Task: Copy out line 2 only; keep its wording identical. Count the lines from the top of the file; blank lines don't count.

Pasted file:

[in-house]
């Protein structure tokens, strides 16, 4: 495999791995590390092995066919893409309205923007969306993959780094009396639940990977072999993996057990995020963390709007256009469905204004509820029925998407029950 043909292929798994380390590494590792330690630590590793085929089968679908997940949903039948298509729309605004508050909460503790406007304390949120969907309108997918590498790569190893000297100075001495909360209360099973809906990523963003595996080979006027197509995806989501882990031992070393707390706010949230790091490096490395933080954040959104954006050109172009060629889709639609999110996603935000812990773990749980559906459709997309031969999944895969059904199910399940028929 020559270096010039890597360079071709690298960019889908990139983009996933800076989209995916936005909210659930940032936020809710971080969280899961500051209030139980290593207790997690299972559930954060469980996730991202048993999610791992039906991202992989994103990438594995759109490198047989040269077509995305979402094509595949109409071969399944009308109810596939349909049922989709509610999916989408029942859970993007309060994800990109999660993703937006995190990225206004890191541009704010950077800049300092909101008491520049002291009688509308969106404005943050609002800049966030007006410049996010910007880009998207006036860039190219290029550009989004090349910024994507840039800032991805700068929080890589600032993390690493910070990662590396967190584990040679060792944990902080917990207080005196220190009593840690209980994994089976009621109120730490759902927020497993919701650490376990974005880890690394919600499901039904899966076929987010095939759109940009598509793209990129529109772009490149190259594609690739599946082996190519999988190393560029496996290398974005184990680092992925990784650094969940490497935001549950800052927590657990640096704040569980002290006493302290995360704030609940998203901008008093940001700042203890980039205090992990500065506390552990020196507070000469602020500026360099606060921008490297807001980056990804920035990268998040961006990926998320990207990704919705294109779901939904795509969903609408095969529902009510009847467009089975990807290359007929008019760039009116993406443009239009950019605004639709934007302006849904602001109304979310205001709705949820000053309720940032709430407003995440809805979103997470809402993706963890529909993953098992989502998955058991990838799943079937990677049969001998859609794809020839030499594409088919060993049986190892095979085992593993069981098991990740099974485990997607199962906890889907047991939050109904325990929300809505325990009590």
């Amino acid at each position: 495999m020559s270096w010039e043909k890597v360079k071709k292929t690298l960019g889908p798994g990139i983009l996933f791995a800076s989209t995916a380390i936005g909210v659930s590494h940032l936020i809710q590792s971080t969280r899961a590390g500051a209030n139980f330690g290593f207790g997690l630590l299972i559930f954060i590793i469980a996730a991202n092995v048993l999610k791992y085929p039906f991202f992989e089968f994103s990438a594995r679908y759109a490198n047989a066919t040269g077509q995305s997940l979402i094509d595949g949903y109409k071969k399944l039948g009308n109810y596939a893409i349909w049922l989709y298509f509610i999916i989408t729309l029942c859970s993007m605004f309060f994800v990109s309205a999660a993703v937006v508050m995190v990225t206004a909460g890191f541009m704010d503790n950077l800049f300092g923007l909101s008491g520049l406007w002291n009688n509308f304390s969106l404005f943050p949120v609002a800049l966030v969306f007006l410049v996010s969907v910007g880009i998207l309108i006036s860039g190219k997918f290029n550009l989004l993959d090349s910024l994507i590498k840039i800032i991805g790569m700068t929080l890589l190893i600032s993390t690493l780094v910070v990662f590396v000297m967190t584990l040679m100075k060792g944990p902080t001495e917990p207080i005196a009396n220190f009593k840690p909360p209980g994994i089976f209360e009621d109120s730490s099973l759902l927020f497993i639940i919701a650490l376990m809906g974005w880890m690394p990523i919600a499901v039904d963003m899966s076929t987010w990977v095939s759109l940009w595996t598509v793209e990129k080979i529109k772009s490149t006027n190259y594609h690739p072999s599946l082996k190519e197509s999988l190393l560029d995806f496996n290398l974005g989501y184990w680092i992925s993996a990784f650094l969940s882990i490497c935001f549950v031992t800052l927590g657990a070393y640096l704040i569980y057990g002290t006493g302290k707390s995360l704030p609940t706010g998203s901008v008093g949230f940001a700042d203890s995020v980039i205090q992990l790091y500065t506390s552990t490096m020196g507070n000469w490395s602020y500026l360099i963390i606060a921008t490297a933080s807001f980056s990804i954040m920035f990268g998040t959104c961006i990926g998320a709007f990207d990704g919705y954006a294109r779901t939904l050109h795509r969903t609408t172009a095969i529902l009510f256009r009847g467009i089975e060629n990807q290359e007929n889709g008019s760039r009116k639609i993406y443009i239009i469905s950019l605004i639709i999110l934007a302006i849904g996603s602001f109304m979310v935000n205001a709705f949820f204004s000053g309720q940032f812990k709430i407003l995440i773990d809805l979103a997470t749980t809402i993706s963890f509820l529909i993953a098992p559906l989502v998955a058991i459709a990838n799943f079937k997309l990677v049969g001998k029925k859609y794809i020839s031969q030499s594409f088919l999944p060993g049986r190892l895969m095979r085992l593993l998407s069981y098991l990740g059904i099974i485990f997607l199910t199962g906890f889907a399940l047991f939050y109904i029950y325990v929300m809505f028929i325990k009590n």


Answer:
């Protein structure tokens, strides 16, 4: 495999791995590390092995066919893409309205923007969306993959780094009396639940990977072999993996057990995020963390709007256009469905204004509820029925998407029950 043909292929798994380390590494590792330690630590590793085929089968679908997940949903039948298509729309605004508050909460503790406007304390949120969907309108997918590498790569190893000297100075001495909360209360099973809906990523963003595996080979006027197509995806989501882990031992070393707390706010949230790091490096490395933080954040959104954006050109172009060629889709639609999110996603935000812990773990749980559906459709997309031969999944895969059904199910399940028929 020559270096010039890597360079071709690298960019889908990139983009996933800076989209995916936005909210659930940032936020809710971080969280899961500051209030139980290593207790997690299972559930954060469980996730991202048993999610791992039906991202992989994103990438594995759109490198047989040269077509995305979402094509595949109409071969399944009308109810596939349909049922989709509610999916989408029942859970993007309060994800990109999660993703937006995190990225206004890191541009704010950077800049300092909101008491520049002291009688509308969106404005943050609002800049966030007006410049996010910007880009998207006036860039190219290029550009989004090349910024994507840039800032991805700068929080890589600032993390690493910070990662590396967190584990040679060792944990902080917990207080005196220190009593840690209980994994089976009621109120730490759902927020497993919701650490376990974005880890690394919600499901039904899966076929987010095939759109940009598509793209990129529109772009490149190259594609690739599946082996190519999988190393560029496996290398974005184990680092992925990784650094969940490497935001549950800052927590657990640096704040569980002290006493302290995360704030609940998203901008008093940001700042203890980039205090992990500065506390552990020196507070000469602020500026360099606060921008490297807001980056990804920035990268998040961006990926998320990207990704919705294109779901939904795509969903609408095969529902009510009847467009089975990807290359007929008019760039009116993406443009239009950019605004639709934007302006849904602001109304979310205001709705949820000053309720940032709430407003995440809805979103997470809402993706963890529909993953098992989502998955058991990838799943079937990677049969001998859609794809020839030499594409088919060993049986190892095979085992593993069981098991990740099974485990997607199962906890889907047991939050109904325990929300809505325990009590």